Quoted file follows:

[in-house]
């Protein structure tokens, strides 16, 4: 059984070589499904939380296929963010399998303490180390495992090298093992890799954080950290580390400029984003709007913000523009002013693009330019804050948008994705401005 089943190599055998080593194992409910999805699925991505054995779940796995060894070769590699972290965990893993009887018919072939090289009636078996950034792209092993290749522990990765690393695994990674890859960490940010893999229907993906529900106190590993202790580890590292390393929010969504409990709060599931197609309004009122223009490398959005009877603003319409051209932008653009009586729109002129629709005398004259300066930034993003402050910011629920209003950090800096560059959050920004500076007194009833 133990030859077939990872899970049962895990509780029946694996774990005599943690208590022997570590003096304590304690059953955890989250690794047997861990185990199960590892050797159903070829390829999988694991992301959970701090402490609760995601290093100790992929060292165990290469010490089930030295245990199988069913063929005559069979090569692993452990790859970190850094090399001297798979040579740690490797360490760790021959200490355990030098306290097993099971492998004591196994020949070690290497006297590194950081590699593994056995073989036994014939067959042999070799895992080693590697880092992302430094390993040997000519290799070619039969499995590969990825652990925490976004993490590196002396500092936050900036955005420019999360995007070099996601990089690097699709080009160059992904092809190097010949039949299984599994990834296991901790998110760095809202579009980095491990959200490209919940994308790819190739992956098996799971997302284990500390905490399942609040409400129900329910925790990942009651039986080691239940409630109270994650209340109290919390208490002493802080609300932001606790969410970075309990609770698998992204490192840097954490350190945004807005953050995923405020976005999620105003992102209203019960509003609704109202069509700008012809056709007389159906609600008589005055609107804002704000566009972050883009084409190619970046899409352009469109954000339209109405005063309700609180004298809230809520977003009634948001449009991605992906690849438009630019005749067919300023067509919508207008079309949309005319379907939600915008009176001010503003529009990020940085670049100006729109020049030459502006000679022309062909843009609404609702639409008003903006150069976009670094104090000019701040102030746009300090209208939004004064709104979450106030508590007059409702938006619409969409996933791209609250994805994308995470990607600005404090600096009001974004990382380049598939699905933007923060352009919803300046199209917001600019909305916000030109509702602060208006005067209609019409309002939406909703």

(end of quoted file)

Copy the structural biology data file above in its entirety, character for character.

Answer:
[in-house]
């Protein structure tokens, strides 16, 4: 059984070589499904939380296929963010399998303490180390495992090298093992890799954080950290580390400029984003709007913000523009002013693009330019804050948008994705401005 089943190599055998080593194992409910999805699925991505054995779940796995060894070769590699972290965990893993009887018919072939090289009636078996950034792209092993290749522990990765690393695994990674890859960490940010893999229907993906529900106190590993202790580890590292390393929010969504409990709060599931197609309004009122223009490398959005009877603003319409051209932008653009009586729109002129629709005398004259300066930034993003402050910011629920209003950090800096560059959050920004500076007194009833 133990030859077939990872899970049962895990509780029946694996774990005599943690208590022997570590003096304590304690059953955890989250690794047997861990185990199960590892050797159903070829390829999988694991992301959970701090402490609760995601290093100790992929060292165990290469010490089930030295245990199988069913063929005559069979090569692993452990790859970190850094090399001297798979040579740690490797360490760790021959200490355990030098306290097993099971492998004591196994020949070690290497006297590194950081590699593994056995073989036994014939067959042999070799895992080693590697880092992302430094390993040997000519290799070619039969499995590969990825652990925490976004993490590196002396500092936050900036955005420019999360995007070099996601990089690097699709080009160059992904092809190097010949039949299984599994990834296991901790998110760095809202579009980095491990959200490209919940994308790819190739992956098996799971997302284990500390905490399942609040409400129900329910925790990942009651039986080691239940409630109270994650209340109290919390208490002493802080609300932001606790969410970075309990609770698998992204490192840097954490350190945004807005953050995923405020976005999620105003992102209203019960509003609704109202069509700008012809056709007389159906609600008589005055609107804002704000566009972050883009084409190619970046899409352009469109954000339209109405005063309700609180004298809230809520977003009634948001449009991605992906690849438009630019005749067919300023067509919508207008079309949309005319379907939600915008009176001010503003529009990020940085670049100006729109020049030459502006000679022309062909843009609404609702639409008003903006150069976009670094104090000019701040102030746009300090209208939004004064709104979450106030508590007059409702938006619409969409996933791209609250994805994308995470990607600005404090600096009001974004990382380049598939699905933007923060352009919803300046199209917001600019909305916000030109509702602060208006005067209609019409309002939406909703």